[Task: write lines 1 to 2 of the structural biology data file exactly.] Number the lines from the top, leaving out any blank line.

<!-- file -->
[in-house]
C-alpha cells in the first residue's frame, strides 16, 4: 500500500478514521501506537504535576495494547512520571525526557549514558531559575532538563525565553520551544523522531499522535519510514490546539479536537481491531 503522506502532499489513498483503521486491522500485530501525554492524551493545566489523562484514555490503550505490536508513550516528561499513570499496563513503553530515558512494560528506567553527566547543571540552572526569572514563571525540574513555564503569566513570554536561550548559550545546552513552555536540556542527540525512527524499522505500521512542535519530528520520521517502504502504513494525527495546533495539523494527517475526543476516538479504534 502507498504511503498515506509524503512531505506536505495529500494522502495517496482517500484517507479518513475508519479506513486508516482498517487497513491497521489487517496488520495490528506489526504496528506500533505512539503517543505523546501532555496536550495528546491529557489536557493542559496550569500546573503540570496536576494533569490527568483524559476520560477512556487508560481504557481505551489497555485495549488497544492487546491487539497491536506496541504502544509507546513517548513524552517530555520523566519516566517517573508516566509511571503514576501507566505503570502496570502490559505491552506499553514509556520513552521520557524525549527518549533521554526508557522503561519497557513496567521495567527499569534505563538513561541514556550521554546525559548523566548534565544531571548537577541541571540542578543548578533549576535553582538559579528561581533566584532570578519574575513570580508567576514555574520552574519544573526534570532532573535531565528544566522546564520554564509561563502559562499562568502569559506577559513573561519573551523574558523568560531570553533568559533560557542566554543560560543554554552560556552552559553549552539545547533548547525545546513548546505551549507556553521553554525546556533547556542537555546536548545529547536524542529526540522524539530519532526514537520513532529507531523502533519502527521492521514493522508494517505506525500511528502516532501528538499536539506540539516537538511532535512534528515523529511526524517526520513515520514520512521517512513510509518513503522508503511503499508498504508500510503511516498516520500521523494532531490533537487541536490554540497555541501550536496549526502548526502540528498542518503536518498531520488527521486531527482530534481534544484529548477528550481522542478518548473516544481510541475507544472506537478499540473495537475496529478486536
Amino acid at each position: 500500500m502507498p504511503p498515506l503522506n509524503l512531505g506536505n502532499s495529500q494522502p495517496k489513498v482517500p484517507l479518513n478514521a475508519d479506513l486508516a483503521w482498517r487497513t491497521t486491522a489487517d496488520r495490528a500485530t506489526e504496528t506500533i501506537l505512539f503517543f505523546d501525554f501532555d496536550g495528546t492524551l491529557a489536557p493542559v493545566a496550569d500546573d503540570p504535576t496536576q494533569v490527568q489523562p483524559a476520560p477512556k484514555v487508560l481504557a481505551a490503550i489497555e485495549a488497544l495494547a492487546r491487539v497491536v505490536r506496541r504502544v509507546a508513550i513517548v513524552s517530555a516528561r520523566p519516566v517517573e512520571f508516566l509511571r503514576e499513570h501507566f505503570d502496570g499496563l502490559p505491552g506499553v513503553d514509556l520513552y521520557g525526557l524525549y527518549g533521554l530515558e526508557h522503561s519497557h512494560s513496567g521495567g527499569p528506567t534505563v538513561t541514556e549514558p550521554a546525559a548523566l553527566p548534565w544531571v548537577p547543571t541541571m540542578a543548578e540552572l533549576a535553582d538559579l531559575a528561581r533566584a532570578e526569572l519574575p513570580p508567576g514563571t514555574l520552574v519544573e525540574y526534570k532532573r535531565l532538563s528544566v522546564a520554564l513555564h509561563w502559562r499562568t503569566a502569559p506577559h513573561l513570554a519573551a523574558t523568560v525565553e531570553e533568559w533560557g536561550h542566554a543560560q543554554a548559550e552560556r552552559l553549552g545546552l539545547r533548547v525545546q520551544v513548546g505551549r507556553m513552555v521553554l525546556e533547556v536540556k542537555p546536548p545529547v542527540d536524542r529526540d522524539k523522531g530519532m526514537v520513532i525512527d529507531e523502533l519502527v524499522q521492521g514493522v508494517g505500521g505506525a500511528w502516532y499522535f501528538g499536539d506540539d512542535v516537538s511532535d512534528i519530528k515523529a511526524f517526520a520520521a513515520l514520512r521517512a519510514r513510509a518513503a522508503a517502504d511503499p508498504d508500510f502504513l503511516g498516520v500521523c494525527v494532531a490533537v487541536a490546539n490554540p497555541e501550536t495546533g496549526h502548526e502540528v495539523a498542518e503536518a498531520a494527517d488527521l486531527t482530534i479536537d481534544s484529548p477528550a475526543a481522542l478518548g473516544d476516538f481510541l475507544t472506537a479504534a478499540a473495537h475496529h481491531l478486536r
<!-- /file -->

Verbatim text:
[in-house]
C-alpha cells in the first residue's frame, strides 16, 4: 500500500478514521501506537504535576495494547512520571525526557549514558531559575532538563525565553520551544523522531499522535519510514490546539479536537481491531 503522506502532499489513498483503521486491522500485530501525554492524551493545566489523562484514555490503550505490536508513550516528561499513570499496563513503553530515558512494560528506567553527566547543571540552572526569572514563571525540574513555564503569566513570554536561550548559550545546552513552555536540556542527540525512527524499522505500521512542535519530528520520521517502504502504513494525527495546533495539523494527517475526543476516538479504534 502507498504511503498515506509524503512531505506536505495529500494522502495517496482517500484517507479518513475508519479506513486508516482498517487497513491497521489487517496488520495490528506489526504496528506500533505512539503517543505523546501532555496536550495528546491529557489536557493542559496550569500546573503540570496536576494533569490527568483524559476520560477512556487508560481504557481505551489497555485495549488497544492487546491487539497491536506496541504502544509507546513517548513524552517530555520523566519516566517517573508516566509511571503514576501507566505503570502496570502490559505491552506499553514509556520513552521520557524525549527518549533521554526508557522503561519497557513496567521495567527499569534505563538513561541514556550521554546525559548523566548534565544531571548537577541541571540542578543548578533549576535553582538559579528561581533566584532570578519574575513570580508567576514555574520552574519544573526534570532532573535531565528544566522546564520554564509561563502559562499562568502569559506577559513573561519573551523574558523568560531570553533568559533560557542566554543560560543554554552560556552552559553549552539545547533548547525545546513548546505551549507556553521553554525546556533547556542537555546536548545529547536524542529526540522524539530519532526514537520513532529507531523502533519502527521492521514493522508494517505506525500511528502516532501528538499536539506540539516537538511532535512534528515523529511526524517526520513515520514520512521517512513510509518513503522508503511503499508498504508500510503511516498516520500521523494532531490533537487541536490554540497555541501550536496549526502548526502540528498542518503536518498531520488527521486531527482530534481534544484529548477528550481522542478518548473516544481510541475507544472506537478499540473495537475496529478486536